Jeff’s Kindle book, “You Can Fix Stupid: No BS Hiring Advice,” is available on Amazon.

NoBSJobSearchAdvice.com

How to Get on a Recruiter’s Radar | NoBSJobSearchAdvice.com


Listen to the full episode here:
http://www.blogtalkradio.com/thebiggamehunter/2018/07/24/how-to-get-on-a-recruiters-radar-nobsjobsearchadvicecom

EP 1175 On this show on this show, I discuss how to get on a recruiter’s radar.

Summary

So you've seen an ad and it's a roadmap for what they're looking for. Take a look at your resume and ask yourself, "How does that really match up? Does it match up? Do I have the experience, but my resume doesn't really express it well? I need to fix the resume." That's going to be the benchmark by which they go. You can also get on their radar by . . . There are going to be times where they are going to contact you and say, "Hey, I'm doing this with our client. Do you know someone?" and being supportive of them. If they get abusive, and one particular recruiter calls you every day four times a day for referrals, you just tell them, "This is getting to be a little too much. I'm willing to help but I'm not stupid. I've got a job to do. It is not putting money in your pocket. I'm willing to help but why don't you send an email with this information?

Now the true recruiter model,they are out there hunting for you. They're trying to find you. If you're working with at a level where they're going to be dealing with a contingency firm or an executive firm, that really doesn't matter. Part of it is you want them to find you. And there's a number of easy ways to do it.

Number one is you start being in situations where there it is publicity about you. So, for example, you've written a book, you have an article, there are a number of articles that you've written, a number of books. The firm that you are going to wind up looking for someone like that because they represent being an expert. In another instance. Let's say, you are not at that higher level where you're an author and publishing deal with a major publisher. Another thing you can do you speak at conferences. You know, you can be part of a program for a trade group where you are presenting on a subject. It doesn't have to be the most sophisticated presentation but understand they'll find you through Google.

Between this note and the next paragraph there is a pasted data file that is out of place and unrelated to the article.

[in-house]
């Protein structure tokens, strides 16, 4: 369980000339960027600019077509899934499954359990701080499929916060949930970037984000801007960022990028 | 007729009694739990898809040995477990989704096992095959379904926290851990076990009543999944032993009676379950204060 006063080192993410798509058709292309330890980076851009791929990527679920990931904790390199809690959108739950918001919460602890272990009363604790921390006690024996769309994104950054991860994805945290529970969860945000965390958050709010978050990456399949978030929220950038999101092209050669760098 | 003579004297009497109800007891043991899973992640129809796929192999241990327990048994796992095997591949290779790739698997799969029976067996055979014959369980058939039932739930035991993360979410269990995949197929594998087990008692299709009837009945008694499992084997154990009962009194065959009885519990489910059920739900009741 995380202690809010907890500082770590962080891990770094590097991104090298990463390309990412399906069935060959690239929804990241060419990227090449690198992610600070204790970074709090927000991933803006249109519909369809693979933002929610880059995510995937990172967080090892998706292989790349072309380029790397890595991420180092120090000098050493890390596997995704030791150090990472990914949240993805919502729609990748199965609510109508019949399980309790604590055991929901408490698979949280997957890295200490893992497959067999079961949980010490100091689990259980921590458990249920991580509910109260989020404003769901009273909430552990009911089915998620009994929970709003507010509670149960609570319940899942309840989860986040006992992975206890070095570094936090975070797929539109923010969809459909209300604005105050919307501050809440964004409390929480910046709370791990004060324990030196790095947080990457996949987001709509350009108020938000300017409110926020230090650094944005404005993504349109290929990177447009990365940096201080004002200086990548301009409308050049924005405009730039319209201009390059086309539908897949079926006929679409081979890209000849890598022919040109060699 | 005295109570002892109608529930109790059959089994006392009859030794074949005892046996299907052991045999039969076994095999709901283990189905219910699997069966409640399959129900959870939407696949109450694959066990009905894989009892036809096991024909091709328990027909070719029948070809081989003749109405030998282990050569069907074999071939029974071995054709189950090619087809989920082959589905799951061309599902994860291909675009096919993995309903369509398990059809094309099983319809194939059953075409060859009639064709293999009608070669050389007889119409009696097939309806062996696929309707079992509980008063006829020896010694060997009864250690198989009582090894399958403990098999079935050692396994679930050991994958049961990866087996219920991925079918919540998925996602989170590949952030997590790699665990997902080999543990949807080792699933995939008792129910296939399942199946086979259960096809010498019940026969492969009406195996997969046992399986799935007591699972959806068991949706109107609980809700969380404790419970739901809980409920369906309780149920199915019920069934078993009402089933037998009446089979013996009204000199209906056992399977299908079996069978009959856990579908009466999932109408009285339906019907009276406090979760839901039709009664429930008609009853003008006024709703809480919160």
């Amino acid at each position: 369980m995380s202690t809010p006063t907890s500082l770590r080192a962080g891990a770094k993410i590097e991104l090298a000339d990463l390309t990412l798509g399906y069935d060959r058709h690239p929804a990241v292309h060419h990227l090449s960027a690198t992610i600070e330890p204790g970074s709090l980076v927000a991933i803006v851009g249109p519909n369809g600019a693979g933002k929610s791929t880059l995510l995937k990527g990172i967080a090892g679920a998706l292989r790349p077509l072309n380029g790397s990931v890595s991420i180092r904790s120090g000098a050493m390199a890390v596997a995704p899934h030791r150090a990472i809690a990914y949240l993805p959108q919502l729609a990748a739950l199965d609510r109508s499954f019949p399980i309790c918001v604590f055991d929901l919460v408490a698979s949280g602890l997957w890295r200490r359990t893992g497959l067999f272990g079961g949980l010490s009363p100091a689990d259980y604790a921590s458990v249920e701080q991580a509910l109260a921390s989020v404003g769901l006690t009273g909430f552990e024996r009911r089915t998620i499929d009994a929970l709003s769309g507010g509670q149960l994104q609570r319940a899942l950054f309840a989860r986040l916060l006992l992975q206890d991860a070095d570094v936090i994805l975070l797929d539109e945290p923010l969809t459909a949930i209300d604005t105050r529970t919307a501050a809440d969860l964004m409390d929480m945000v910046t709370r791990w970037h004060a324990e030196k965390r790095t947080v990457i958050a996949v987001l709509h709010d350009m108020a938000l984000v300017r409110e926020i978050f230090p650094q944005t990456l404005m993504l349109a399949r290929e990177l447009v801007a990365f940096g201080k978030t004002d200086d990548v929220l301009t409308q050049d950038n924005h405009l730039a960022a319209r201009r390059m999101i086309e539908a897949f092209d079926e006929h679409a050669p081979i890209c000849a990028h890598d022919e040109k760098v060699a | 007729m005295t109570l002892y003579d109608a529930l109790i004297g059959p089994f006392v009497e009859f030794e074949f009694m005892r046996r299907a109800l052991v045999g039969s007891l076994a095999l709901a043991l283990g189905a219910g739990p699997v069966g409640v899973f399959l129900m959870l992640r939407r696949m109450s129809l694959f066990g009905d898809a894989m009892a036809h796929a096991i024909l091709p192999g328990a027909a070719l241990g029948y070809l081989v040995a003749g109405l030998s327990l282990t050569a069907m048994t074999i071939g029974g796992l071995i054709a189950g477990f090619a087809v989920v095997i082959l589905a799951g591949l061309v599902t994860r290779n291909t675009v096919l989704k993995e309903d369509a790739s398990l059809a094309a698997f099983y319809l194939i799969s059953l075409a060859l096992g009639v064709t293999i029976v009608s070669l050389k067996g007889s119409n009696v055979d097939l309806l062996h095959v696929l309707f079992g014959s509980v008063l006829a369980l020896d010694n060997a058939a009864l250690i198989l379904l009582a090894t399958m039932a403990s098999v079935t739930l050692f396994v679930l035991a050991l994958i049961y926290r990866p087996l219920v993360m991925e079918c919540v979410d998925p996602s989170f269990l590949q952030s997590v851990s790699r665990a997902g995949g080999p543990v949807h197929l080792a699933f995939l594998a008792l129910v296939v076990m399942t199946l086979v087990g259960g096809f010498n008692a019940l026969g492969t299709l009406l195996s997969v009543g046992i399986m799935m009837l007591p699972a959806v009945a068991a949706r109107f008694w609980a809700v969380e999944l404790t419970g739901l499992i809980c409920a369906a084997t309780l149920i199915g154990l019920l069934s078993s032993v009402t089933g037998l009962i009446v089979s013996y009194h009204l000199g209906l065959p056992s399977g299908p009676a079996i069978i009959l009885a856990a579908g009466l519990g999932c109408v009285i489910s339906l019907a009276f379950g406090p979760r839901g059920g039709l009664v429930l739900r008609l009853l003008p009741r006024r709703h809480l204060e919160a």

Another way is your LinkedIn profile. There are recruiters who operate at that level who are looking through LinkedIn and you need to demonstrate a keyword rich LinkedIn profile where they are finding you based on your experiences. They are seeing things in the profile such as articles that you've written for LinkedIn, connections to podcasts where you have been interviewed or perhaps PowerPoints on SlideShare that help firms recognize and help recruiters recognize I should say that you're not the average individual. By doing these powerpoints and putting them up on SlideShare and connecting them to your LinkedIn profile, it's a great way to stand out from the pack and and demonstrate that you are an expert.

Have a Web site where you have your resume. Have a blog on that Web site where you talk about, not your family but professional matters. These were all great ways for discovery to occur because, understand a real headhunter is help, they are trying to find you and they are looking looking for people in ways, did not trying to find you on LinkedIn most of the time.
They may use LinkedIn to correlate, but they are using Google to try to find people who will impress their clients, just by the fact that there is PR about them they presented . . . a whole host of things along these lines.

So I want you to think of your career as a business and, in doing so, when you look at what businesses do to be discovered, you know, it's not just the advertising that they do because there are a lot of places that don't advertise that you go to, right?

Just because you've seen them in the neighborhood that you're buying. After all, the first time shopped on Amazon you never heard of them before. You had no idea what to expect. You went to Amazon, had a great experience. Again, you went to Amazon to be discovered and put yourself in the position to be discovered. That will go a long way toward being discovered by third party recruiters.